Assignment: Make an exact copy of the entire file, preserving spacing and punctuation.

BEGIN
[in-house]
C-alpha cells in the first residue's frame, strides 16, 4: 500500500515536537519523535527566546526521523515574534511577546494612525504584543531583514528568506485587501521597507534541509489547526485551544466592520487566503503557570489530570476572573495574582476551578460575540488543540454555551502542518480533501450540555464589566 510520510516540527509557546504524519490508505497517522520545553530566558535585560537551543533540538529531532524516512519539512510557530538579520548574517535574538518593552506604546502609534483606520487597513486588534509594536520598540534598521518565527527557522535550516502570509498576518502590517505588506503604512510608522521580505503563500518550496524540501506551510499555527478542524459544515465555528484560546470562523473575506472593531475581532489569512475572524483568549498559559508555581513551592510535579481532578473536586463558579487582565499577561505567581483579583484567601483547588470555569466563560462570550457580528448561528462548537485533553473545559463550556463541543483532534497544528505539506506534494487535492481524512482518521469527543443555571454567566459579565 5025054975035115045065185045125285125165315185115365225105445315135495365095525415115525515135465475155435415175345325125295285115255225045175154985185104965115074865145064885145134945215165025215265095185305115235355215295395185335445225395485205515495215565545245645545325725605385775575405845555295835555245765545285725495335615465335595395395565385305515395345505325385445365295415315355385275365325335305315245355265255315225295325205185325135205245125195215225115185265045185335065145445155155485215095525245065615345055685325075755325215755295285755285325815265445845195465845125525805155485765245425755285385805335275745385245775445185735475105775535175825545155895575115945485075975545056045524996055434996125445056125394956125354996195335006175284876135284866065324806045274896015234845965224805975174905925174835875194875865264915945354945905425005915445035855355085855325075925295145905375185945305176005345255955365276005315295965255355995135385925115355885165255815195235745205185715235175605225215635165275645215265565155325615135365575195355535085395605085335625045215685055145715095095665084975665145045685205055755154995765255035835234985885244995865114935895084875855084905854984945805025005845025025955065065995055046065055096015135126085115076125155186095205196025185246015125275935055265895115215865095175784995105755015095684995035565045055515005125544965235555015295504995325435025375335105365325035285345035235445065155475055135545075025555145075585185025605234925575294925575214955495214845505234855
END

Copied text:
[in-house]
C-alpha cells in the first residue's frame, strides 16, 4: 500500500515536537519523535527566546526521523515574534511577546494612525504584543531583514528568506485587501521597507534541509489547526485551544466592520487566503503557570489530570476572573495574582476551578460575540488543540454555551502542518480533501450540555464589566 510520510516540527509557546504524519490508505497517522520545553530566558535585560537551543533540538529531532524516512519539512510557530538579520548574517535574538518593552506604546502609534483606520487597513486588534509594536520598540534598521518565527527557522535550516502570509498576518502590517505588506503604512510608522521580505503563500518550496524540501506551510499555527478542524459544515465555528484560546470562523473575506472593531475581532489569512475572524483568549498559559508555581513551592510535579481532578473536586463558579487582565499577561505567581483579583484567601483547588470555569466563560462570550457580528448561528462548537485533553473545559463550556463541543483532534497544528505539506506534494487535492481524512482518521469527543443555571454567566459579565 5025054975035115045065185045125285125165315185115365225105445315135495365095525415115525515135465475155435415175345325125295285115255225045175154985185104965115074865145064885145134945215165025215265095185305115235355215295395185335445225395485205515495215565545245645545325725605385775575405845555295835555245765545285725495335615465335595395395565385305515395345505325385445365295415315355385275365325335305315245355265255315225295325205185325135205245125195215225115185265045185335065145445155155485215095525245065615345055685325075755325215755295285755285325815265445845195465845125525805155485765245425755285385805335275745385245775445185735475105775535175825545155895575115945485075975545056045524996055434996125445056125394956125354996195335006175284876135284866065324806045274896015234845965224805975174905925174835875194875865264915945354945905425005915445035855355085855325075925295145905375185945305176005345255955365276005315295965255355995135385925115355885165255815195235745205185715235175605225215635165275645215265565155325615135365575195355535085395605085335625045215685055145715095095665084975665145045685205055755154995765255035835234985885244995865114935895084875855084905854984945805025005845025025955065065995055046065055096015135126085115076125155186095205196025185246015125275935055265895115215865095175784995105755015095684995035565045055515005125544965235555015295504995325435025375335105365325035285345035235445065155475055135545075025555145075585185025605234925575294925575214955495214845505234855